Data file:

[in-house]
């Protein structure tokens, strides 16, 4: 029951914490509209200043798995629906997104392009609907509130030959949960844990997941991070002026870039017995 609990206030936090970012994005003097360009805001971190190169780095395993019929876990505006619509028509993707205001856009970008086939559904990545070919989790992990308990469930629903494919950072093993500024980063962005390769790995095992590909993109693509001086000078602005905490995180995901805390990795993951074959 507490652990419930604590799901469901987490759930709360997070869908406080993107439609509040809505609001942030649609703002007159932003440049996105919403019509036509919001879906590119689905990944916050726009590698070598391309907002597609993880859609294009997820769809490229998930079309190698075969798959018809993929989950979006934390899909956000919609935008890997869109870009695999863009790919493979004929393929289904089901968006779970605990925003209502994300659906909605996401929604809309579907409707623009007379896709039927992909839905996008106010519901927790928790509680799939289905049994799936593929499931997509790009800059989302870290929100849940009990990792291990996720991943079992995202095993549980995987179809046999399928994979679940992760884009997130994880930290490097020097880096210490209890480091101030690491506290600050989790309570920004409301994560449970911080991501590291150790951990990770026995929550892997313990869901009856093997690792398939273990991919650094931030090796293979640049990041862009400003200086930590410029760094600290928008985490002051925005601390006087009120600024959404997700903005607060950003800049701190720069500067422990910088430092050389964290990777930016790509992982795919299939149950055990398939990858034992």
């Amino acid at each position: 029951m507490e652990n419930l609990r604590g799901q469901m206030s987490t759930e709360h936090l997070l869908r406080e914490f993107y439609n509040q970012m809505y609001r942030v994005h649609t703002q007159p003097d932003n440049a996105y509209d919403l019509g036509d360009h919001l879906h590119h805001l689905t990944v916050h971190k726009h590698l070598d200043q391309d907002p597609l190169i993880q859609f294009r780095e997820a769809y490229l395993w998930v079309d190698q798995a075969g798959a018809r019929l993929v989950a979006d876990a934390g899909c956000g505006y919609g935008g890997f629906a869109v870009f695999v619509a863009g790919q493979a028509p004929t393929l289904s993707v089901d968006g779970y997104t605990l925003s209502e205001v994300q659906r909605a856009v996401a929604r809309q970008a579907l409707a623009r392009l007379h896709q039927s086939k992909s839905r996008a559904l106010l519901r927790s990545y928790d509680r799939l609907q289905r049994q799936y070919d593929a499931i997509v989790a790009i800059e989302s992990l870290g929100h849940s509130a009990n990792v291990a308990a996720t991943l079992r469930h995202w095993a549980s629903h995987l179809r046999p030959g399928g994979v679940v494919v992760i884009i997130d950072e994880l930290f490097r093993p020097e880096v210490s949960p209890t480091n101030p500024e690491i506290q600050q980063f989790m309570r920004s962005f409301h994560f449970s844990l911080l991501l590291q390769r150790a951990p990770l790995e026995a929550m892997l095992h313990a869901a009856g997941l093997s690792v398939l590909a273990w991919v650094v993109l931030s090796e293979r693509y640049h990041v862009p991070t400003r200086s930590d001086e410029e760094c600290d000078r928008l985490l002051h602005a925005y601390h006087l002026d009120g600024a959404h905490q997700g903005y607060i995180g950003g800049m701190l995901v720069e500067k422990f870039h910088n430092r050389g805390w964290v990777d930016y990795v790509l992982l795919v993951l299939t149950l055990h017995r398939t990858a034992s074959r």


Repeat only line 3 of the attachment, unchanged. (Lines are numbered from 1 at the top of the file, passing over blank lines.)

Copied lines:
């Amino acid at each position: 029951m507490e652990n419930l609990r604590g799901q469901m206030s987490t759930e709360h936090l997070l869908r406080e914490f993107y439609n509040q970012m809505y609001r942030v994005h649609t703002q007159p003097d932003n440049a996105y509209d919403l019509g036509d360009h919001l879906h590119h805001l689905t990944v916050h971190k726009h590698l070598d200043q391309d907002p597609l190169i993880q859609f294009r780095e997820a769809y490229l395993w998930v079309d190698q798995a075969g798959a018809r019929l993929v989950a979006d876990a934390g899909c956000g505006y919609g935008g890997f629906a869109v870009f695999v619509a863009g790919q493979a028509p004929t393929l289904s993707v089901d968006g779970y997104t605990l925003s209502e205001v994300q659906r909605a856009v996401a929604r809309q970008a579907l409707a623009r392009l007379h896709q039927s086939k992909s839905r996008a559904l106010l519901r927790s990545y928790d509680r799939l609907q289905r049994q799936y070919d593929a499931i997509v989790a790009i800059e989302s992990l870290g929100h849940s509130a009990n990792v291990a308990a996720t991943l079992r469930h995202w095993a549980s629903h995987l179809r046999p030959g399928g994979v679940v494919v992760i884009i997130d950072e994880l930290f490097r093993p020097e880096v210490s949960p209890t480091n101030p500024e690491i506290q600050q980063f989790m309570r920004s962005f409301h994560f449970s844990l911080l991501l590291q390769r150790a951990p990770l790995e026995a929550m892997l095992h313990a869901a009856g997941l093997s690792v398939l590909a273990w991919v650094v993109l931030s090796e293979r693509y640049h990041v862009p991070t400003r200086s930590d001086e410029e760094c600290d000078r928008l985490l002051h602005a925005y601390h006087l002026d009120g600024a959404h905490q997700g903005y607060i995180g950003g800049m701190l995901v720069e500067k422990f870039h910088n430092r050389g805390w964290v990777d930016y990795v790509l992982l795919v993951l299939t149950l055990h017995r398939t990858a034992s074959r």